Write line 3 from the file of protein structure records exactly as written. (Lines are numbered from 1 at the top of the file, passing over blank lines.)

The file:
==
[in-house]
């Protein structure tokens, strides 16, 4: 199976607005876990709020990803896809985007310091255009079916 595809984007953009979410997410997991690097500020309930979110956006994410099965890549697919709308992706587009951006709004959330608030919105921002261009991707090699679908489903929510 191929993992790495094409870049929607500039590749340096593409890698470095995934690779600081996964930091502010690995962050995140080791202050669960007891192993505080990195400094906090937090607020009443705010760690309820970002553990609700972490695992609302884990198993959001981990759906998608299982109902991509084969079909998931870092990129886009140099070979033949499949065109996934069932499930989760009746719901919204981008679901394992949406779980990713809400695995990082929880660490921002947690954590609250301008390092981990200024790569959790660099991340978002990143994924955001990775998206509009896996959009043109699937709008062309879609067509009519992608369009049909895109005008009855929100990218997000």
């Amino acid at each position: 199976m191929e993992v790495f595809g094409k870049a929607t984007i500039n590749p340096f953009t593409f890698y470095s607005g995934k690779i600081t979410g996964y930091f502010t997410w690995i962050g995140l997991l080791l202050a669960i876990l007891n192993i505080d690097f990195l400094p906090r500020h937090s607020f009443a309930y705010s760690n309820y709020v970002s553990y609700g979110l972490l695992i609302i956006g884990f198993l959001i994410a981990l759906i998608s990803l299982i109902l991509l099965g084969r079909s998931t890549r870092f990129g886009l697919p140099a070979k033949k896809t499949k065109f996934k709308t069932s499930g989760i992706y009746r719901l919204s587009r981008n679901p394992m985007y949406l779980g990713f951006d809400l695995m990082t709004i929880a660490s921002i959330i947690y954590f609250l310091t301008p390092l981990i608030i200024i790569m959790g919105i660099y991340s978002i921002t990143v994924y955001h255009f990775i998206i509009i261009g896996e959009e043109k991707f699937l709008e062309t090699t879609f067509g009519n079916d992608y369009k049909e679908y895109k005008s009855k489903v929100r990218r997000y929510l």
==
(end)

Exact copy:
């Amino acid at each position: 199976m191929e993992v790495f595809g094409k870049a929607t984007i500039n590749p340096f953009t593409f890698y470095s607005g995934k690779i600081t979410g996964y930091f502010t997410w690995i962050g995140l997991l080791l202050a669960i876990l007891n192993i505080d690097f990195l400094p906090r500020h937090s607020f009443a309930y705010s760690n309820y709020v970002s553990y609700g979110l972490l695992i609302i956006g884990f198993l959001i994410a981990l759906i998608s990803l299982i109902l991509l099965g084969r079909s998931t890549r870092f990129g886009l697919p140099a070979k033949k896809t499949k065109f996934k709308t069932s499930g989760i992706y009746r719901l919204s587009r981008n679901p394992m985007y949406l779980g990713f951006d809400l695995m990082t709004i929880a660490s921002i959330i947690y954590f609250l310091t301008p390092l981990i608030i200024i790569m959790g919105i660099y991340s978002i921002t990143v994924y955001h255009f990775i998206i509009i261009g896996e959009e043109k991707f699937l709008e062309t090699t879609f067509g009519n079916d992608y369009k049909e679908y895109k005008s009855k489903v929100r990218r997000y929510l």